The closest higher education institution is no more than 59 kilometres away
The rapid growth in Germany’s student population has led to an increasing number of HEI institutions. An analysis conducted by the CHE Centre for Higher Education has revealed that the geographic coverage of academic education pretty much spans the entire country. The main reason for this high-density coverage is the establishment of new universities of applied science as well as satellite campuses of these institutions.
More than half of Germany’s 619 HEI campuses as we know them today were established between 1991 and 2016. In 1990, only 232 of the HEI sites in existence today had been founded. Most of the new main campuses were established in Berlin (in 28 cases), and in Baden-Württemberg and North Rhine-Westphalia (27 each). The federal state with the largest number of new secondary campuses is North Rhine-Westphalia, which has created 69 new sites since 1990.
Many of the new HEI campuses were established in major cities and conurbations where universities already existed, notably in Berlin and Hamburg, as well as in Cologne, Munich and Stuttgart. And yet, according to the CHE study, less urban regions have also benefited from this development. More than one third of all new campuses were created in districts and in towns not attached to an administrative district where higher education was not previously offered.
Based on CHE calculations, the large number of campuses means that prospective students in Germany need to travel no more than 59 kilometres, radius, to get to an HEI. Every inhabitant of Thuringia, North Rhine-Westphalia, Saarland and Hesse is no more than 40 kilometres from the closest HEI, radius.
CHE Executive Director Jörg Dräger takes stock: “The fact that studying is becoming the normality in Germany is not only reflected in student numbers, but also in the signs marking the start of towns and cities. More than half of all districts now have a university town, and for anybody living in Germany, the closest HEI is no more than one hour away.”
Universities of applied sciences are mainly responsible for the considerable increase in the number of campuses. In fact, 84 per cent of all campuses created between 1991 and 2016 were related to this type of HEI. This development was dominated primarily by non-state institutions, which set up numerous satellite campuses. While private universities of applied sciences had only four secondary campuses in 1990, this figure had increased to 116 by 2016. Campuses run by churches play a minor role in this development.
“The establishment of ‘branch campuses/satellite campuses’ is a relatively new phenomenon in Germany, but is common practice among private HEIs in the USA,” stated CHE Executive Director Jörg Dräger, explaining the rapid increase in secondary campuses.
The increase in university campuses for all HEI types is generally seen in a positive light: “Most parts of Germany that were excluded from the higher education landscape in the past have been brought into the fold over the past 25 years.” However, many campuses are not without risk, added Dräger: “A decline in student numbers, particularly at smaller campuses, must not result in a subcritical mass in terms of human and financial resources. A high level of academic quality must always be ensured, regardless of the HEI’s location and size.”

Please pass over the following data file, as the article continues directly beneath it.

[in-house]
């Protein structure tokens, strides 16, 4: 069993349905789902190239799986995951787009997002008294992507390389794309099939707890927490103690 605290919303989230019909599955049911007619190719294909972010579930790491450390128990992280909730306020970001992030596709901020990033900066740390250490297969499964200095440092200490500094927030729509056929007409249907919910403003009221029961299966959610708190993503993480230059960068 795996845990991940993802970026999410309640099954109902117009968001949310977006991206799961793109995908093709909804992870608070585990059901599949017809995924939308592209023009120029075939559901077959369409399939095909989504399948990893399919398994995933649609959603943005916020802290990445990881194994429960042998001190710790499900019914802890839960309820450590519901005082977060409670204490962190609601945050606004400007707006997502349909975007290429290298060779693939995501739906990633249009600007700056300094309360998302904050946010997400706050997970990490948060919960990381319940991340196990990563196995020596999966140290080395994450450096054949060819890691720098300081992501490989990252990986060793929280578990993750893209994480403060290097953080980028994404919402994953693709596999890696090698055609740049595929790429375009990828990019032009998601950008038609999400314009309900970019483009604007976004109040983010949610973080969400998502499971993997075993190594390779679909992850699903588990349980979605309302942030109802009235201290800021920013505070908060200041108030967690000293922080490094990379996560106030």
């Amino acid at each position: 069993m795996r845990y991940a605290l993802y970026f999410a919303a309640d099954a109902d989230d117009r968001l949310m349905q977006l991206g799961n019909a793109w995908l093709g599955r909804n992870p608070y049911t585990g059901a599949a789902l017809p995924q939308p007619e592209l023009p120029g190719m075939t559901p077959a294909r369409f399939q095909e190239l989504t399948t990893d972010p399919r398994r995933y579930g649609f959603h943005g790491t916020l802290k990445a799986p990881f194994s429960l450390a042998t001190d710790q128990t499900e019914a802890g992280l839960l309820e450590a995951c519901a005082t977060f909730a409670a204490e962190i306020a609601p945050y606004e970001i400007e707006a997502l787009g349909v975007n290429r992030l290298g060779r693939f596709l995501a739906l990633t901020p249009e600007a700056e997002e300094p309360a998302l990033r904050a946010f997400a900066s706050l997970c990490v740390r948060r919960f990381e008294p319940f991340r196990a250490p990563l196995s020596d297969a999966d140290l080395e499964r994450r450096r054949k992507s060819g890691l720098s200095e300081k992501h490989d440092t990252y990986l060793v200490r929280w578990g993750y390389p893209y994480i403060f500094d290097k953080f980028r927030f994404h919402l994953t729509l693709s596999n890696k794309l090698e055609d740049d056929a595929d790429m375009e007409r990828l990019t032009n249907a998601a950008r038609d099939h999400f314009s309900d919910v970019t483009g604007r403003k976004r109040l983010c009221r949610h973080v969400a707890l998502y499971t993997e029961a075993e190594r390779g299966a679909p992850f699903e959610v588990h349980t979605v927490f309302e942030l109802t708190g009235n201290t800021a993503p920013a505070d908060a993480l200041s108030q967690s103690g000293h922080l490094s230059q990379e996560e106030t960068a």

The development of HEI sites since 1990
About the study:
CHE Centre for Higher Education teamed up with CHE Consult to analyse the expansion of HEI campuses in Germany. The study involved analysing data from the Higher Education Compass, provided by the German Rectors’ Conference, and the CHE University Ranking, as well as conducting own research. The figures given illustrate Germany’s higher education landscape in 2016. The study focused on analysing the establishment of new campuses by HEI type and funding body at the federal state and district level. HEI campuses devoted to research activities only, were not included in the study. HEI campuses that were shut down during the period of analysis were disregarded, because the presentation was based exclusively on HEIs that existed in 2016. Postal regions served as the basis for calculating the maximum distance to the closest HEI campus at national and federal state level. The study “Im Blickpunkt: Hochschulbildung wird zum Normalfall − auch in räumlicher Hinsicht? − Eine Analyse zur Ausbreitung der Hochschulstandorte seit 1990“ (In the spotlight: Higher education is becoming the norm – also geographically? − An analysis of the expansion of HEI campuses since 1990) was written by Lars Hüning, Lisa Mordhorst, Ronny Röwert and Frank Ziegele. The publication is part of the CHE priority theme “Higher education is becoming the normality”.
Further Information can be found in the publication stated below.